While we’re always using our brains, we’re not necessarily doing much to keep them in good shape. Here are the top 10 sites and tools to train your brain and exercise your mental muscles.This post originally appeared on Lifehacker.
By now you're probably familiar with Sudoku, but just in case it's a number puzzle game with the objective of filling up a grid of numbers. Check out these instructions to learn how to play. Most people find Sudoku a fun and addictive game, plus it can help improve your problem-solving skills (just not your overall brain health). You can play online, on your iOS device, on Facebook, Android, and pretty much any other platform you can think of.
Wikipedia:Random is simply a means of randomly stumbling on a Wikipedia article. Why is this good for your brain? You can use it to find a new topic to learn about every day. Qwiki, a visually rich, mini Wikipedia that reads to you, is another good starting point. Learning something new every day can keep your brain healthy, so grab a random article and make it a new way to start your morning.
Perhaps you remember the Mad maths Minute from grade school, where you'd need to solve as many maths problems as possible in 60 seconds. While it may have seemed annoying then, it was excellent practice that you can still make use of now. While it's easy enough to create your own Mad maths Minute worksheets, since you're basically just writing out a bunch of simple maths problems on a piece of paper, I found a Mad maths Minute generator for Mrs. Boguski's 5th grade class. It probably wasn't intended for mass consumption on the web, so here are some alternative printable worksheets. The bottom line is this: a minute of simple maths can help get your brain in shape and make you far less reliant on a calculator.
We love our keyboards. They're much more efficient at getting words on the page than your hand, a pencil, and a notebook. Nonetheless, you can learn more effectively by writing longhand and so you may want to ditch the laptop when you're acquiring new knowledge. This happens because your brain's filtering system (the reticular activating system, or RAS) processes what you're actively focusing on at the moment. Writing triggers the RAS and lets your brain know it's time to pay attention.
You can utilise the skills you already have more effectively by acting like you're teaching. Rather than just recalling the steps needing to complete the task at hand, pretend as though you're teaching yourself how to do it. This will help you recall the necessary information better and avoid making stupid mistakes.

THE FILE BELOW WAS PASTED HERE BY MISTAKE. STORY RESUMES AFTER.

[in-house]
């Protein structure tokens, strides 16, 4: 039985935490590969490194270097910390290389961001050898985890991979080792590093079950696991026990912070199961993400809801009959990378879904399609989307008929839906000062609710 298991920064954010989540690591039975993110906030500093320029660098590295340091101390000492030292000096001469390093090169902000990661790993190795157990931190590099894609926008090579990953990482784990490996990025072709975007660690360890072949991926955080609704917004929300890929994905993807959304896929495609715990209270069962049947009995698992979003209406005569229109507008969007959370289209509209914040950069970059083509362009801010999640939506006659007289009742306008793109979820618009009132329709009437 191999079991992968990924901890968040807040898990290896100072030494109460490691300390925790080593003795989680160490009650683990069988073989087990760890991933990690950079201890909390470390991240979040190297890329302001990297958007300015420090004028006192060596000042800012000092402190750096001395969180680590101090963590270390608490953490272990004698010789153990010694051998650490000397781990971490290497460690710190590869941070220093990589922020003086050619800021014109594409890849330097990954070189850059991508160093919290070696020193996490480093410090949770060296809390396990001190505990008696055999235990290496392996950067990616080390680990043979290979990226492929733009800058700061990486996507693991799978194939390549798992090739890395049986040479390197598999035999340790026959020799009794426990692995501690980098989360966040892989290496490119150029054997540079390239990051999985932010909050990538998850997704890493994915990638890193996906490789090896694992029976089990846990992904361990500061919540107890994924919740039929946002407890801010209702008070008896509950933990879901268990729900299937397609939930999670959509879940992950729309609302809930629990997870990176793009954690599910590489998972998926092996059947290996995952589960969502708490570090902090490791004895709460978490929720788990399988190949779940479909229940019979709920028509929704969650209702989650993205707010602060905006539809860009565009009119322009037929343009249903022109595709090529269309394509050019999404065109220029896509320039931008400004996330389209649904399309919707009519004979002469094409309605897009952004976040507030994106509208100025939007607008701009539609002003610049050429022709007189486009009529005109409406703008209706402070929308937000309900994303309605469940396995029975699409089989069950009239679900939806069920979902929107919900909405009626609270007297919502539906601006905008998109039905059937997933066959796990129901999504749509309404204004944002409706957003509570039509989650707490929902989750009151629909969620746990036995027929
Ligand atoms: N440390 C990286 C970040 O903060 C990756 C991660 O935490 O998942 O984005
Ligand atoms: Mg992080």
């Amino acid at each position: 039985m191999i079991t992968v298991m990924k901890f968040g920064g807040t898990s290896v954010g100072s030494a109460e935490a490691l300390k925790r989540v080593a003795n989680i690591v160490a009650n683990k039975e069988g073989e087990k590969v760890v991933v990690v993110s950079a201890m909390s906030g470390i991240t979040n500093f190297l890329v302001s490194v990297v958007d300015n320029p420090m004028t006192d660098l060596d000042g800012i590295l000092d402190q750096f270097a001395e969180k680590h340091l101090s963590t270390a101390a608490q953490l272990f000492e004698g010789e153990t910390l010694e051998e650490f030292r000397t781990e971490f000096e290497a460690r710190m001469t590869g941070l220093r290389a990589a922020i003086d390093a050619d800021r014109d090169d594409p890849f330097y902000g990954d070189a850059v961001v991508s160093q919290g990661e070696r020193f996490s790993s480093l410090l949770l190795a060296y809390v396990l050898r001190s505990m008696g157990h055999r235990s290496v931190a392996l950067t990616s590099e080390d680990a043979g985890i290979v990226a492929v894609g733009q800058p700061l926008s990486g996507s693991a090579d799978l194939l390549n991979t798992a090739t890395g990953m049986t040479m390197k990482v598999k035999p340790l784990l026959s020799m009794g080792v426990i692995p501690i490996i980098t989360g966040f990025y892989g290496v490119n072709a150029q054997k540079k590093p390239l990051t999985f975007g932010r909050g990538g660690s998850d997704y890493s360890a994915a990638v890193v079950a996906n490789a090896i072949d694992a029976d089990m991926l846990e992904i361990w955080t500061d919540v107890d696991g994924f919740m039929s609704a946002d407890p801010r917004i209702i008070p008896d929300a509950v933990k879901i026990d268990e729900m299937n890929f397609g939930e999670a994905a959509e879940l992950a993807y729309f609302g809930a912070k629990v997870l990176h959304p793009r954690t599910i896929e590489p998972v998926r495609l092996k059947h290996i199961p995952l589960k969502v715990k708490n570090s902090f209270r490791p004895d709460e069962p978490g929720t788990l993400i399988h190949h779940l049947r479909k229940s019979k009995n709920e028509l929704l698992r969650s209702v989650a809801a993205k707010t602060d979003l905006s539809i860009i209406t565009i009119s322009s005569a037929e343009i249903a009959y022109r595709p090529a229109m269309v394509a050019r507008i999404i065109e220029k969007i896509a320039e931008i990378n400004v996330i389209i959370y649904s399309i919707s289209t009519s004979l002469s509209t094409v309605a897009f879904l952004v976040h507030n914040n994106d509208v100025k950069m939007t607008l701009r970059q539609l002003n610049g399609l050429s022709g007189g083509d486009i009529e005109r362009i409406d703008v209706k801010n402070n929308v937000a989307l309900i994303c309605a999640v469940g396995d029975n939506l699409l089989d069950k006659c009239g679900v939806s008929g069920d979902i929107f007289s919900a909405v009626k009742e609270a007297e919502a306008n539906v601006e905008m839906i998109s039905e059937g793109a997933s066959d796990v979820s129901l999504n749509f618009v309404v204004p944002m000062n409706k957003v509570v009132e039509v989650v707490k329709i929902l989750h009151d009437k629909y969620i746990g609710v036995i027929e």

Storytelling can be a good way to exercise your brain. First of all, it makes things easier to remember because it puts what you want to remember in a more compelling framework. It gives you a chance to focus on important details and associate emotion with what you're trying to remember. Even if you're not telling yourself a story to help retain the information, you'll still improve your memory just by telling stories in general. Storytelling has been used as a treatment for Alzheimer's disease. If storytelling can help an Alzeheimer's patient improve their memory, chances are it can help you.
Lumosity is a webapp that provides specialised brain-training activities. You can use it for free, but premium accounts (which you can try free for five days) have a wider range of training options. All the exercises are pretty simple to understand and are fun to play. All of my initial exercises had to do with memory, likely because I selected better memory as one of my goals when I signed up. That's to say that Lumosity's exercises may vary for you based on the information you provide. When you're done, you get a rating and your goal is simply to improve with each day you practice.
Nothing kills your ability to use your brain effectively, as well as your brain's overall health, like too much stress. What's a great way to reduce your stress levels? Meditation--and you don't need to do it with incense and yoga pants. Check out our guide on meditation for the rest of us for some simple ways to get started.
In a previous top 10 we've taken a look at ways your brain is sabotaging you and how to beat it. We've also looked at how to avoid burnout from addictive technology, how you can become a lot smarter by realising you're not that great, how to use your natural inclination towards quitting to your advantage, how imagining eating more can lead to eating less, why it's OK that you and everyone else is an arsehole, and many more. Basically, your brain does a lot of things very, very well but sucks at plenty of others. You may not be able to fix the things your brain is bad at in all cases, but at least being aware of your inherent faults can make sure you're taking advantage of your brain's full potential.
While probably a little obvious (and something we've previously noted), I'd bet that the number of people who believe this is common knowledge is very close to the number of people who don't follow that common knowledge. If you're not exercising and eating right simply because you don't know how, well, check out this 15-minute daily workout from 1904 and structure your daily diet like a pyramid. If you're worried about spending too much money to eat healthy, there are plenty of great reader suggestions for eating health on the cheap. Anything you do to keep your brain sharp can be easily thwarted if you don't keep your body healthy. A little physical activity and a smart diet will make it much easier for you to your brain in top shape.
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